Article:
Malta has dropped another 12 places in the Reporters Without Borders (RSF) World Press Freedom Index, after it plunged 18 places last year, with the international press freedom organisation saying it was one of the 10 biggest losers in this year’s list.
Malta is now ranked 77th out of 180 countries. It placed 65th last year. Now, Malta sits below countries such as Togo, Mongolia, Tunisia, Georgia and Armenia.
Since the Labour Party came into power in 2013, Malta’s press freedom ranking has plummeted a staggering 32 places, from number 45 in 2013 to number 77 in 2019.
Malta is now the 3rd lowest ranking EU Member state for media freedom, under a government that claims to champion freedom of expression and reforms to protect journalists.
It is only beaten to the bottom of the EU rankings by Hungary and Bulgaria. Both countries are well known for corruption, organised crime, restricting free speech and, particularly in the case of Hungary, a rise in authoritarianism.
Malta’s specific country report notes that since the murder of Daphne Caruana Galizia over a year ago, justice has still not been served.
There is still no indication of who commissioned the murder, as the government continues to refuse national and international calls for an independent public inquiry into whether her death could have been prevented.”
RSF said the “government’s reluctance” creates an “increasingly hostile environment for independent journalists in Malta” including threats and increased isolation in a “compromised media landscape”.
The report also notes how the majority of the country’s media is controlled by political parties and that the State broadcaster failed to report on major corruption stories. In addition to this, it observed how even independent media platforms are heavily dependent on government advertising, leading to “control of information and the push of pro-government agendas.”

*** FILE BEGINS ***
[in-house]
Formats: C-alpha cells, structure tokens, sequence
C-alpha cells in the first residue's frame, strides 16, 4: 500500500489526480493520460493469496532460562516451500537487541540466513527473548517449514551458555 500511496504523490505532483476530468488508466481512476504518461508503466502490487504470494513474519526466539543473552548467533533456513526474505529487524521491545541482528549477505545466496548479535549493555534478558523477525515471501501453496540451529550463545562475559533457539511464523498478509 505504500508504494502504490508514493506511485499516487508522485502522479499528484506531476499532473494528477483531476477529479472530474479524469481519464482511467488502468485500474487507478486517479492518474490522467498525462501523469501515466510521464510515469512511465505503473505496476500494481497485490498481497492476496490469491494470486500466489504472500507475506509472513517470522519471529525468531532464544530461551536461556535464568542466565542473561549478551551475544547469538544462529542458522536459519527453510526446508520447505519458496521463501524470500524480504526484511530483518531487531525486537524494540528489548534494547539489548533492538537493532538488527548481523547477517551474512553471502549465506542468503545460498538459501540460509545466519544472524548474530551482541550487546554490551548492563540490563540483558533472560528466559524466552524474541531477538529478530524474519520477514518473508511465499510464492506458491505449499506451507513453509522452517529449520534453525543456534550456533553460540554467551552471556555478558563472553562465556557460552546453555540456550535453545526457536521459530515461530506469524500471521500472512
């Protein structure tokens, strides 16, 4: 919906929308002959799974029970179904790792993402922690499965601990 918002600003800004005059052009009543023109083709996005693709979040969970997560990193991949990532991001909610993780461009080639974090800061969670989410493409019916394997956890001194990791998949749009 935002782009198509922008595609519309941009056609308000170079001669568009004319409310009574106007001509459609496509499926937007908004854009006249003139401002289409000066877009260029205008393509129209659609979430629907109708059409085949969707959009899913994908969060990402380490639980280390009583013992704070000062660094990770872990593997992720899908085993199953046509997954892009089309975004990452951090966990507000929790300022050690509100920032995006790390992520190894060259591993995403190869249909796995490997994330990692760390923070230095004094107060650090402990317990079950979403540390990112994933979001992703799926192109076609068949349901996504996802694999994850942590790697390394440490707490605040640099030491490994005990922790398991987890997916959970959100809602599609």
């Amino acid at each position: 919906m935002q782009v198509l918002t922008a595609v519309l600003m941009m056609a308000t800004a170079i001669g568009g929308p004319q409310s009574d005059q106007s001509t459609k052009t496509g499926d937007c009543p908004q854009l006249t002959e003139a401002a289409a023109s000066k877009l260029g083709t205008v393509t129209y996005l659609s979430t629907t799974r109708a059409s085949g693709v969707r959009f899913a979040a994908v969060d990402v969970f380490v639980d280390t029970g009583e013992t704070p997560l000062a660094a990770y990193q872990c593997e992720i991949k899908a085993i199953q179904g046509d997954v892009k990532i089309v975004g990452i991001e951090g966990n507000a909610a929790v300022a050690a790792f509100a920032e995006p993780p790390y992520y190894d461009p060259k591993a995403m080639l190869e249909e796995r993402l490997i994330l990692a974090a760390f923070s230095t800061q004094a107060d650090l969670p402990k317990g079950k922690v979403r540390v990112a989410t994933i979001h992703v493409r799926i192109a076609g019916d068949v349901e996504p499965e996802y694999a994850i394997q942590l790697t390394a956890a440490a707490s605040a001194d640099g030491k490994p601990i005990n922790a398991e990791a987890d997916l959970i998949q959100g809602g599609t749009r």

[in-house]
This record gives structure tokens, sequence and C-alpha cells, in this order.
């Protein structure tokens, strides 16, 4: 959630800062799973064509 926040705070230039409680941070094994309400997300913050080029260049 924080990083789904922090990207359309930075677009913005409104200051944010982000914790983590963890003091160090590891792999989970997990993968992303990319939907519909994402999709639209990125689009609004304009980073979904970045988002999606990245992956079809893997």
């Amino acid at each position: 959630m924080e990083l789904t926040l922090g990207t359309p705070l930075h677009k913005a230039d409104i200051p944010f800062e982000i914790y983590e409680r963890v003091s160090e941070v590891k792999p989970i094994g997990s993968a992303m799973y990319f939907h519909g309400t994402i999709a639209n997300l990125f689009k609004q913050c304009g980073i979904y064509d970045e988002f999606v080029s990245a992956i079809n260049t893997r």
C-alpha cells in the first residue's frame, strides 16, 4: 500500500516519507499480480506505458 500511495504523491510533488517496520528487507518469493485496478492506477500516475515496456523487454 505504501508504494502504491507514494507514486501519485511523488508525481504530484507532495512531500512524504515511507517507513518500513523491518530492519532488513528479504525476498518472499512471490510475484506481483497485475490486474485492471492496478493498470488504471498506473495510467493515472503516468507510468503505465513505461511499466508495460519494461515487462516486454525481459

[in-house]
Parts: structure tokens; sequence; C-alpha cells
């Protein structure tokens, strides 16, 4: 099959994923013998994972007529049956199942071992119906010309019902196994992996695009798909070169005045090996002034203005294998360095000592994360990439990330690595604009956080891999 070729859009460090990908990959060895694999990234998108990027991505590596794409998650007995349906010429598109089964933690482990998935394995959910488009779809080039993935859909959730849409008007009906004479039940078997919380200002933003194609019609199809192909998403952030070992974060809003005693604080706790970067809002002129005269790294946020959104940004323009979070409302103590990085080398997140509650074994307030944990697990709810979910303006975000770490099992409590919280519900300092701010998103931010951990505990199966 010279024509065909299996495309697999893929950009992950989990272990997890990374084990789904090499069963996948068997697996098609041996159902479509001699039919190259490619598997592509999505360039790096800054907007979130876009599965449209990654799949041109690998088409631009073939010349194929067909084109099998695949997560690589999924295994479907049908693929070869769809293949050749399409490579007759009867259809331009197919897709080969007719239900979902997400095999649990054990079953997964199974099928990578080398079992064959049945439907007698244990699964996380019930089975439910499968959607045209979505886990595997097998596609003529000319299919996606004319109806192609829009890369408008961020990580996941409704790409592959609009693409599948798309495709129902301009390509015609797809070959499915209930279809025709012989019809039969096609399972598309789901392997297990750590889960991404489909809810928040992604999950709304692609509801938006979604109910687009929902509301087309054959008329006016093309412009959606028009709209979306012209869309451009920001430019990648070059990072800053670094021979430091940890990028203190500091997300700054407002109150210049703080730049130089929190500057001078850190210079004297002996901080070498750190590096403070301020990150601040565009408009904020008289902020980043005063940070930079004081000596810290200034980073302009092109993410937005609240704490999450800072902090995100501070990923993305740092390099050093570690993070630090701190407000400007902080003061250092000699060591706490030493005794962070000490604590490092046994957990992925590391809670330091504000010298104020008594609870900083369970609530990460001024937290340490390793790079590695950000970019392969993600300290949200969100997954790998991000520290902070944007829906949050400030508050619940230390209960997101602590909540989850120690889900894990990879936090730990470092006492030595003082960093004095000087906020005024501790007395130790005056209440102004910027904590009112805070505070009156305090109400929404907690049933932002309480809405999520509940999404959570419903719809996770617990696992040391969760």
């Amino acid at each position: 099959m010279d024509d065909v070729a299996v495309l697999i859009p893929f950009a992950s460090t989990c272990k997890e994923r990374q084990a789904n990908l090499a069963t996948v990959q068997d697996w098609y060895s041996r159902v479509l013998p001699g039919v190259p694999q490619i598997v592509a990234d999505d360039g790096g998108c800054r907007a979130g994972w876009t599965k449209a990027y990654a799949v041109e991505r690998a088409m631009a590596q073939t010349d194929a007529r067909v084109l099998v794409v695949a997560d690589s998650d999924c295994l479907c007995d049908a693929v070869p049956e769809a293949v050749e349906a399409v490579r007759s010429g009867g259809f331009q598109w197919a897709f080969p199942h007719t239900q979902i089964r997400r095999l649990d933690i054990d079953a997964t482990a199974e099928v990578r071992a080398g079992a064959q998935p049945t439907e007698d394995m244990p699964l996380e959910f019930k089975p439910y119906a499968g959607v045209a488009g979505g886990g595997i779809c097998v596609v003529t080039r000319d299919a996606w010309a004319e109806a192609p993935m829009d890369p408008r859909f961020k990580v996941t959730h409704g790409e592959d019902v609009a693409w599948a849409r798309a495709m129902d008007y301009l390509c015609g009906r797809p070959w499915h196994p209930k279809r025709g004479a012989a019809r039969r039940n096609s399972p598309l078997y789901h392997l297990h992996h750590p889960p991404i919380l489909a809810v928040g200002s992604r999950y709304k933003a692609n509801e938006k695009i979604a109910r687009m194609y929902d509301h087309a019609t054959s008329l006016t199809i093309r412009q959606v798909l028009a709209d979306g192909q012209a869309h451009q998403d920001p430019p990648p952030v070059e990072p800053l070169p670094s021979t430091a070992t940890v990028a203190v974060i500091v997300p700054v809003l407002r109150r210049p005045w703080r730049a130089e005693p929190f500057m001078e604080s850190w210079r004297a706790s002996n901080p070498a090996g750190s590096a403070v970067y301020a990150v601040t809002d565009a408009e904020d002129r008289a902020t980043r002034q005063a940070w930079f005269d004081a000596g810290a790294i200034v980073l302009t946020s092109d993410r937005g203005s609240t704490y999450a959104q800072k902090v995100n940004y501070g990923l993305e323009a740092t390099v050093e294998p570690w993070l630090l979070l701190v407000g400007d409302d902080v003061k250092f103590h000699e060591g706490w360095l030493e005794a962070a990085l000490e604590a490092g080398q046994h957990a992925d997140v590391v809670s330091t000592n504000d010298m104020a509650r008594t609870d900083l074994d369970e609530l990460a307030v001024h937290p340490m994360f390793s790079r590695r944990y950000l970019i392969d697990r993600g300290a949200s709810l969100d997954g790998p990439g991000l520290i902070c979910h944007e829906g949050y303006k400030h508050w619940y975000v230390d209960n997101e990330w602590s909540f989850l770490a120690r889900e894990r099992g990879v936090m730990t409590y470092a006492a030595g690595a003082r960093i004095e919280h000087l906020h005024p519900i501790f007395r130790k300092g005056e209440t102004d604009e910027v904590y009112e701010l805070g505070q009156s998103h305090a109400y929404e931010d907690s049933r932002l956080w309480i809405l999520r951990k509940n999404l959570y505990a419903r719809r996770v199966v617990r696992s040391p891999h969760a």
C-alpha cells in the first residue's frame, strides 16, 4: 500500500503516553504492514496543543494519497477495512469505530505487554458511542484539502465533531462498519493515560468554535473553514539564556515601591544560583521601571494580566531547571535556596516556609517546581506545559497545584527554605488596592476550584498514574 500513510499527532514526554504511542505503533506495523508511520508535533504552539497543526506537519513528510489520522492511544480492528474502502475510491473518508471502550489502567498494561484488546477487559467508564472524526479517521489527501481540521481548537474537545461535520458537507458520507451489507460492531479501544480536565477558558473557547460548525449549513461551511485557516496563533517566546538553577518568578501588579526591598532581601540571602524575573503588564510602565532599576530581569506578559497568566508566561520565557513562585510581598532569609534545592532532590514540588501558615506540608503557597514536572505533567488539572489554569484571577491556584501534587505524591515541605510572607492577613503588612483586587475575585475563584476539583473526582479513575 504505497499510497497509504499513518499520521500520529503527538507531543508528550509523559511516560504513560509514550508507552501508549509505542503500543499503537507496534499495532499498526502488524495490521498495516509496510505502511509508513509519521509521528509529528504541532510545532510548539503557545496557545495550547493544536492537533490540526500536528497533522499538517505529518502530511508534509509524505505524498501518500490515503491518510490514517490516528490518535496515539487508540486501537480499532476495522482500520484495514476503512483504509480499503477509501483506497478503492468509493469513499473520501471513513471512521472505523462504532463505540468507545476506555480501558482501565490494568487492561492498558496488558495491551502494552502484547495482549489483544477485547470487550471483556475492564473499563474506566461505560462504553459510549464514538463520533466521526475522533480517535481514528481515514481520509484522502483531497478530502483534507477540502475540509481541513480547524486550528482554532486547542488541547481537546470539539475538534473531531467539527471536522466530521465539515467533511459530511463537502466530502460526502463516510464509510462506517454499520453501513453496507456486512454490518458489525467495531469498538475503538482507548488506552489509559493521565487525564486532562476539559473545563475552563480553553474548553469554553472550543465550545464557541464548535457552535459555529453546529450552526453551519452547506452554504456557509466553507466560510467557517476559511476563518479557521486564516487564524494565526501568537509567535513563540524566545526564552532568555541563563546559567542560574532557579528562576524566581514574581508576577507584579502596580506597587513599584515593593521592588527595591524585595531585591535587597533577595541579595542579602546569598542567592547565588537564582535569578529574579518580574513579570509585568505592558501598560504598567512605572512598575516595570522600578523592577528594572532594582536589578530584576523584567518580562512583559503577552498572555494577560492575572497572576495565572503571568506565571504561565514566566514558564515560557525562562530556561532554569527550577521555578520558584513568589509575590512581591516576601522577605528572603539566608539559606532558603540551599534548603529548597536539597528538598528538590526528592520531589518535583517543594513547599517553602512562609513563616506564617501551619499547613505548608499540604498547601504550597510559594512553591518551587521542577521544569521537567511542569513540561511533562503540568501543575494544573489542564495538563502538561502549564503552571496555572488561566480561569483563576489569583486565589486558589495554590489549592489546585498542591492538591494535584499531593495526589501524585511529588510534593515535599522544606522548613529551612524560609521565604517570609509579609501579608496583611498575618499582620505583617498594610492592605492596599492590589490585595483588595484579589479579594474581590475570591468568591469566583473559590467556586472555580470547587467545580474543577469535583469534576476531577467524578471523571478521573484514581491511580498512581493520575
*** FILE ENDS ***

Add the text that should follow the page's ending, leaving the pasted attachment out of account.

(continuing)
Referencing the murder of Daphne Caruana Galizia, as well as Jan Kuciak in Slovakia, and Viktoria Marinova in Bulgaria, the report states that “Europe is no longer a sanctuary for journalists”. This was especially true for those who report on corruption and tax evasion.
The report adds that EU-based journalists are often subjected to many forms of pressure and intimidation, including judicial harassment. RSF noted the pending 27 posthumous defamation cases against Caruana Galizia, 18 months after her death.
RSF also referenced The Shift News in this context, praising the news portal for “shedding light on the Island State’s rampant corruption and money laundering” in a climate that is “oppressive and worrying”.
“Caruana Galizia was subjected to all-out judicial harassment until her murder and now the rich and powerful have turned their sights on The Shift News, an investigative website,” the report states.
The organisation specifically refers to the cases filed by Prime Minister Joseph Muscat and two cases filed by his chief of staff Keith Schembri and Tourism Minister Konrad Mizzi.
The Prime Minister had told the Caruana Galizia family in court that he would drop the case if they admitted that their mother had made it all up. The family refused, reminding him that his role was to serve the people.
The downward trend is not just limited to Malta and Europe. The index describes the global climate as “a cycle of fear”, describing how the hatred of journalists degenerates into violence and an increase of fear in the media and society.
The number of countries that are considered safe for journalists is decreasing, while authoritarian regimes increase their grip over the media.
The Shift News co-founder and editor Caroline Muscat will be participating in a panel debate organised by RSF in London launching the Index today.